The Clarence R. Kelly Community Center and Park opened its doors on Sunday afternoon at a City of Gainesville event that also culminated the city’s Juneteenth celebrations.
With watermelon, drinks, ice cream and fans to fight the heat, community members looked back at how the center developed and honored Kelly, who died in 2011.
City Commissioner Desmon Duncan-Walker spoke during the ceremony, leading the crowd in cheers of “Clarence R. Kelly” and “Your legacy lives on.” She said the community has waited for the project to finish for a long time.
She called Kelly tall in both stature and spirit.
“One of the reasons that so many of us have gathered out here today, one of the reasons that so many folk are still traveling here today, one of the reasons that there are folks who couldn’t make it but are sitting home and celebrating with us from afar today is because of the giant that Clarence R. Kelly was,” Duncan-Walker said.
Kelly served as director of the Northeast Recreation Center off of NE 8th Avenue for 35 years. The center, known as “the blue building” began in 1977 from a converted grocery store. Now, the renamed center has a new, $2.3 million facility to call home.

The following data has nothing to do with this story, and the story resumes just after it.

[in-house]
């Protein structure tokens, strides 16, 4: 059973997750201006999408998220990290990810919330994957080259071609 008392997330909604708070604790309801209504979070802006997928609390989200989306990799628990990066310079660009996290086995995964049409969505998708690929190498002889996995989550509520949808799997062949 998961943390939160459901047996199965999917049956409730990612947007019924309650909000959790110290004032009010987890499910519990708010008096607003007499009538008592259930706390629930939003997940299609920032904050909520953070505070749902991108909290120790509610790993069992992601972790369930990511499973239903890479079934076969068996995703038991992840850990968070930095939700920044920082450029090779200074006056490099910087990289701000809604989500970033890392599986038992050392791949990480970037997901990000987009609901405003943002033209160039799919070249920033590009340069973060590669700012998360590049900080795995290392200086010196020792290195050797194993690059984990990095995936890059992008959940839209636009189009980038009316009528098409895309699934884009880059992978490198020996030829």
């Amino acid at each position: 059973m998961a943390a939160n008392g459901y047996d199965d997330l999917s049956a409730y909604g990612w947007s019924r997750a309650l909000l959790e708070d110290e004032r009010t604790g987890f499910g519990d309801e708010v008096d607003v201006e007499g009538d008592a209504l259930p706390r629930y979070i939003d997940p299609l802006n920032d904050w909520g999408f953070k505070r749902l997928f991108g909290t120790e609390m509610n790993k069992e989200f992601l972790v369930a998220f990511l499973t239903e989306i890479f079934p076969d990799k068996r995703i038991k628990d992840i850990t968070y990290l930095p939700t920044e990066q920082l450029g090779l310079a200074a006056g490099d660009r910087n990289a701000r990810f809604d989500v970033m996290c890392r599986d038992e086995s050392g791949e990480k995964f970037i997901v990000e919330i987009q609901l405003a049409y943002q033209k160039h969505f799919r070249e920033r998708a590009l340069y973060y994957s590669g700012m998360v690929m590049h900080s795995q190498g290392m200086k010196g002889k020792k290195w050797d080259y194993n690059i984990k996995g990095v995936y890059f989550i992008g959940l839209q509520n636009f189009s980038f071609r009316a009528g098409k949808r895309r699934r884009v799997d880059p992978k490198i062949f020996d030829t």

The center features a kitchen, game room, computer lab, multipurpose room along with a playground, lighted basketball courts and a community garden.
Charlene Kelly, the wife of Clarence Kelly, said her husband would visit the center on off days to make sure nothing inappropriate was happening on the property and would get to work early to pick up trash around the site.
“Kids don’t need to see nothing on the ground that would harm them,” Charlene said, quoting her husband.
She said Clarence made the building safe for anyone who came.
Creating the new facility started with Alachua County’s Wild Spaces Public Places (WSPP) surtax in 2012. Community members placed the center on a list of projects for the surtax to fund.
Carla Lewis previously chaired Alachua County’s WSPP Citizen Oversight Board. She told the crowd on Sunday that she joined the board to ensure the Kelly Center project survived.
“We can advocate and we can march, but until we occupy these spaces where decisions are being made, we are not going to influence anything in our community,” Lewis said.
And once the center held its groundbreaking, Lewis said she sent in her resignation from the board.
Besides the public park, the center will be used for after school and summer programming. Neighbors can also rent the space as a gathering place.
Construction on the site started in April 2021.